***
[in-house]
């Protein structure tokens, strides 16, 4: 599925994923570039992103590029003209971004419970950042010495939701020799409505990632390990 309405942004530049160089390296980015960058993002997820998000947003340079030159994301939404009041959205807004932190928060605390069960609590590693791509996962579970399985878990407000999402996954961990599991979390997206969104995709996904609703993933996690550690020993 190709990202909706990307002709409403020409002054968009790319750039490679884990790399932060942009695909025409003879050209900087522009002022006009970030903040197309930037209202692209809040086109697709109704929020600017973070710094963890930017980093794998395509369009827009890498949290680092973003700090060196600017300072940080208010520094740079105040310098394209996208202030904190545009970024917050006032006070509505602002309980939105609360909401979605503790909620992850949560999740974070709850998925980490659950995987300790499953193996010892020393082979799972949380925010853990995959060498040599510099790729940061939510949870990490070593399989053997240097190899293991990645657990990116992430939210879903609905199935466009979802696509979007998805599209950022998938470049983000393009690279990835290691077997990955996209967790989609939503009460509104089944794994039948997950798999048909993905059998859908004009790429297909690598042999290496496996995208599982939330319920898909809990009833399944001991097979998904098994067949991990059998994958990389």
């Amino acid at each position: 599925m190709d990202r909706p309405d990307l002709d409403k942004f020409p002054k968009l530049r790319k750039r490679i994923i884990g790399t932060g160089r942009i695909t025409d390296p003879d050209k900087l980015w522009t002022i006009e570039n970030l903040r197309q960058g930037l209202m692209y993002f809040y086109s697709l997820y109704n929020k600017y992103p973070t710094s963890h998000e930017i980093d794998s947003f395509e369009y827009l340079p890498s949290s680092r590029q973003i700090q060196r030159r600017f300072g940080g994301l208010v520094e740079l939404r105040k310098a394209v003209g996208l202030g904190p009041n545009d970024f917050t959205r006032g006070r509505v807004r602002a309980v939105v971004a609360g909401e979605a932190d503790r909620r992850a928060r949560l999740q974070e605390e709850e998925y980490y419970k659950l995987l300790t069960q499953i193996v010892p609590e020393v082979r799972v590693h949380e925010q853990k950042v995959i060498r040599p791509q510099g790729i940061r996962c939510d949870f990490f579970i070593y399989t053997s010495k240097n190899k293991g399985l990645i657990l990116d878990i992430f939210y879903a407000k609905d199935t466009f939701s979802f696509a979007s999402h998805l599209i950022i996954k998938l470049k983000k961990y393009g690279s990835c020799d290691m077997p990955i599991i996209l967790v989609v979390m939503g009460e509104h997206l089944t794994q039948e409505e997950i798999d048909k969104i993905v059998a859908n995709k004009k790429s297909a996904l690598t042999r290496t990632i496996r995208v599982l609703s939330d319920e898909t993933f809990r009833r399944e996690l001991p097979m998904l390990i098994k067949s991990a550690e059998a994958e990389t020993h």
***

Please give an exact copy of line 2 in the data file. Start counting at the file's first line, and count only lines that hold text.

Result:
């Protein structure tokens, strides 16, 4: 599925994923570039992103590029003209971004419970950042010495939701020799409505990632390990 309405942004530049160089390296980015960058993002997820998000947003340079030159994301939404009041959205807004932190928060605390069960609590590693791509996962579970399985878990407000999402996954961990599991979390997206969104995709996904609703993933996690550690020993 190709990202909706990307002709409403020409002054968009790319750039490679884990790399932060942009695909025409003879050209900087522009002022006009970030903040197309930037209202692209809040086109697709109704929020600017973070710094963890930017980093794998395509369009827009890498949290680092973003700090060196600017300072940080208010520094740079105040310098394209996208202030904190545009970024917050006032006070509505602002309980939105609360909401979605503790909620992850949560999740974070709850998925980490659950995987300790499953193996010892020393082979799972949380925010853990995959060498040599510099790729940061939510949870990490070593399989053997240097190899293991990645657990990116992430939210879903609905199935466009979802696509979007998805599209950022998938470049983000393009690279990835290691077997990955996209967790989609939503009460509104089944794994039948997950798999048909993905059998859908004009790429297909690598042999290496496996995208599982939330319920898909809990009833399944001991097979998904098994067949991990059998994958990389």